Why stock-market investors fear ‘something else will break’ as Fed attacks inflation

Some investors are on edge that the Federal Reserve may be overtightening monetary policy in its bid to tame hot inflation, as markets look ahead to a reading this coming week from the Fed’s preferred gauge of the cost of living in the U.S.  

“Fed officials have been scrambling to scare investors almost every day recently in speeches declaring that they will continue to raise the federal funds rate,” the central bank’s benchmark interest rate, “until inflation breaks,” said Yardeni Research in a note Friday. The note suggests they went “trick-or-treating” before Halloween as they’ve now entered their “blackout period” ending the day after the conclusion of their November 1-2 policy meeting.

“The mounting fear is that something else will break along the way, like the entire U.S. Treasury bond market,” Yardeni said.

Treasury yields have recently soared as the Fed lifts its benchmark interest rate, pressuring the stock market. On Friday, their rapid ascent paused, as investors digested reports suggesting the Fed may debate slightly slowing aggressive rate hikes late this year.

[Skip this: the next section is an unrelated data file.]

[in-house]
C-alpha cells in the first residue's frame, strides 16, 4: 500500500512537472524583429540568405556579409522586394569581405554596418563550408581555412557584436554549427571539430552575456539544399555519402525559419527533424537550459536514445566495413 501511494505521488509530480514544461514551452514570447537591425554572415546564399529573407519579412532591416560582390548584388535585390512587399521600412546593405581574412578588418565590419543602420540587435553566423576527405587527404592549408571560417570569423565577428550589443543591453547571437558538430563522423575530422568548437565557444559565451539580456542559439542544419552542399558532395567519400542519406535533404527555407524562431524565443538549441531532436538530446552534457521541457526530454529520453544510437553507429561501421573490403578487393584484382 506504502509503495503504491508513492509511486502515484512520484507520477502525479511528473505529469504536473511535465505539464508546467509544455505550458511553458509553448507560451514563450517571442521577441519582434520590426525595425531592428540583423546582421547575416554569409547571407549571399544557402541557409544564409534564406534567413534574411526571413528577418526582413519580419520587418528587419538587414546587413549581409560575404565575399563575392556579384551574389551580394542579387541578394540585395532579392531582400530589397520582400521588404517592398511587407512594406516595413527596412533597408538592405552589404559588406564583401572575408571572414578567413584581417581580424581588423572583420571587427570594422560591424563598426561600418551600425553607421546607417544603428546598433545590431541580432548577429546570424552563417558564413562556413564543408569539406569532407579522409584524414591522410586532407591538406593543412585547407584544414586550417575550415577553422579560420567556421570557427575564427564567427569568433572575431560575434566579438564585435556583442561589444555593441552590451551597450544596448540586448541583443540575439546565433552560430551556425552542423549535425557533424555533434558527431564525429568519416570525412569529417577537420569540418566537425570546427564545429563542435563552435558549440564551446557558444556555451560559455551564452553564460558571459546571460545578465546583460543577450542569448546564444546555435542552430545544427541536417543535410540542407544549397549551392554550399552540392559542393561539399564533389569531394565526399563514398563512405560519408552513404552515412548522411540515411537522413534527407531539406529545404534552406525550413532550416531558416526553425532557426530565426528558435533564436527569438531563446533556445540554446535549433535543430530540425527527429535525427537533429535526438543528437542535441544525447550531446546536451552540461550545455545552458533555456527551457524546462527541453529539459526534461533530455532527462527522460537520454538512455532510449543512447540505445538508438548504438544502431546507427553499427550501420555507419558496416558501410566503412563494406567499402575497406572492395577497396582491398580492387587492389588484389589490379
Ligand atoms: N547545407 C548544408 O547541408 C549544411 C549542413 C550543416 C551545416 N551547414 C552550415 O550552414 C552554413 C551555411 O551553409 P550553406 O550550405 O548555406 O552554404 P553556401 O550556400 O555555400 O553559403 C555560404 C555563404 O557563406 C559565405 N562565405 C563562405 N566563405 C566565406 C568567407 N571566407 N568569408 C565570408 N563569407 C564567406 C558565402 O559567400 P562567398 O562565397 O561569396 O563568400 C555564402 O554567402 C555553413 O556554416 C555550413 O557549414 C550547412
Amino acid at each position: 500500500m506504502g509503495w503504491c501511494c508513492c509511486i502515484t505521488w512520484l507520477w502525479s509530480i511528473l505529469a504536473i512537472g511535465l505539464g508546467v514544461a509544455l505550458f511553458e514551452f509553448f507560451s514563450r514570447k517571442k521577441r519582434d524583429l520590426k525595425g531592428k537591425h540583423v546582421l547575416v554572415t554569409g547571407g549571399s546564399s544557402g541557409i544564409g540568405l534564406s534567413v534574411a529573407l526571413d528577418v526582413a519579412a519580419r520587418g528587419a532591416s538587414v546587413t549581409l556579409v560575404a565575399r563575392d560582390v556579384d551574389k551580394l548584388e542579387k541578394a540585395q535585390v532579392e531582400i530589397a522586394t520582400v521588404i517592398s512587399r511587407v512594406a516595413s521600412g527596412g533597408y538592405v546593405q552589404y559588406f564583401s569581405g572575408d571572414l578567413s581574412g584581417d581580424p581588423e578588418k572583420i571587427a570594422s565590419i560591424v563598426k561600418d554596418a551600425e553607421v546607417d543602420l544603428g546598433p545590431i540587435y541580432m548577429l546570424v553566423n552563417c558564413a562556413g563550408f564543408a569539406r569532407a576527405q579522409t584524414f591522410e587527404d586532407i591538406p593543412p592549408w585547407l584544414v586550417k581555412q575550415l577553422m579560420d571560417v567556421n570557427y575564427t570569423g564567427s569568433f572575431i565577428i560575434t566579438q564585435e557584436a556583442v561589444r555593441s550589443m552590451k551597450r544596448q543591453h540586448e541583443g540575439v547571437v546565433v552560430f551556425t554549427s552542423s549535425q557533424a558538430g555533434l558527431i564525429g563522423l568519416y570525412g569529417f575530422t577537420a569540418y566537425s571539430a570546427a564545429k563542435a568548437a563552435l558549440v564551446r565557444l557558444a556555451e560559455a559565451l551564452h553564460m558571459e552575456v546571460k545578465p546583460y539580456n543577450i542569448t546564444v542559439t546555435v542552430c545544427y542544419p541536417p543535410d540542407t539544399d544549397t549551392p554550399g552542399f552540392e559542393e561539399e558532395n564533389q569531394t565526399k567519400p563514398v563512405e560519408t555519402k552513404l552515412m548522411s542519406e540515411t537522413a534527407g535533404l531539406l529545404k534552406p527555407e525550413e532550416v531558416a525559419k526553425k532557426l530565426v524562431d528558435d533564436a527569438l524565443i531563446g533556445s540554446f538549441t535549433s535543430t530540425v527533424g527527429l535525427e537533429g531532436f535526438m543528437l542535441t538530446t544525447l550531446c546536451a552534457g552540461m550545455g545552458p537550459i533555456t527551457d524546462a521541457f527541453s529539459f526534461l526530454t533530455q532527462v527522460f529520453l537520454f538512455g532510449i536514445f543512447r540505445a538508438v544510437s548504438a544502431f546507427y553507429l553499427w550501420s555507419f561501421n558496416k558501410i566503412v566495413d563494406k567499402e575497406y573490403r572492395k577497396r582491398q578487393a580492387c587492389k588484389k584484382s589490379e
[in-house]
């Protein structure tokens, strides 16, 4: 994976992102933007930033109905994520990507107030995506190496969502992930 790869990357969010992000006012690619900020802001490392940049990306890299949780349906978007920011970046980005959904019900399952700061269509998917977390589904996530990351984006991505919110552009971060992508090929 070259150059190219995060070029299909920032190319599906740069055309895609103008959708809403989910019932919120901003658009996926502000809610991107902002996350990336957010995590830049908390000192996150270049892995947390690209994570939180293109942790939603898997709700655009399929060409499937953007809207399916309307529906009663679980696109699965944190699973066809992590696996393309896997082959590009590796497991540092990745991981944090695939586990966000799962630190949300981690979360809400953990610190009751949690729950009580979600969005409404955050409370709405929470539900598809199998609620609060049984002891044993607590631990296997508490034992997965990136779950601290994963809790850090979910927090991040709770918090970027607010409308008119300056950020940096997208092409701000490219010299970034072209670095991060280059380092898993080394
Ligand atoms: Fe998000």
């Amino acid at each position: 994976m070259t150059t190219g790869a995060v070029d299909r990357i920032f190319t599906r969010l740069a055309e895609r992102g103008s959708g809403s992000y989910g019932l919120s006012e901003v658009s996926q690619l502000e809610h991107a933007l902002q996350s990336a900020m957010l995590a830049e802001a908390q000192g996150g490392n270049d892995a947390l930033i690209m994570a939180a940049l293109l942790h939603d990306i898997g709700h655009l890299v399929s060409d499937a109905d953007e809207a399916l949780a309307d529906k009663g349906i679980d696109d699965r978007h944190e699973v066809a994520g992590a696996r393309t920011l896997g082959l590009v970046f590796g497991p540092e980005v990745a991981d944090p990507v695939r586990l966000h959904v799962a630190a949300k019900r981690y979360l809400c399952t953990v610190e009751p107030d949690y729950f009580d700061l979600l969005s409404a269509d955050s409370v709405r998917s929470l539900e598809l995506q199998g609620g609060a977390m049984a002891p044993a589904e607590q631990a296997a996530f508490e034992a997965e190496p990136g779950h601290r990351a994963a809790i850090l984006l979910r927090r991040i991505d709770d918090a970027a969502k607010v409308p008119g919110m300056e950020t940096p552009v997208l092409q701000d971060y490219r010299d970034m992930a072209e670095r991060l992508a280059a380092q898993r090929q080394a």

Stocks jumped sharply Friday while the market weighed what was seen as a potential start of a shift in Fed policy, even as the central bank appeared set to continue a path of large rate increases this year to curb soaring inflation. 

The stock market’s reaction to The Wall Street Journal’s report that the central bank appears set to raise the fed funds rate by three-quarters of a percentage point next month – and that Fed officials may debate whether to hike by a half percentage point  in December — seemed overly enthusiastic to Anthony Saglimbene, chief market strategist at Ameriprise Financial. 

“It’s wishful thinking” that the Fed is heading toward a pause in rate hikes, as they’ll probably leave future rate hikes “on the table,” he said in a phone interview. 

“I think they painted themselves into a corner when they left interest rates at zero all last year” while buying bonds under so-called quantitative easing, said…


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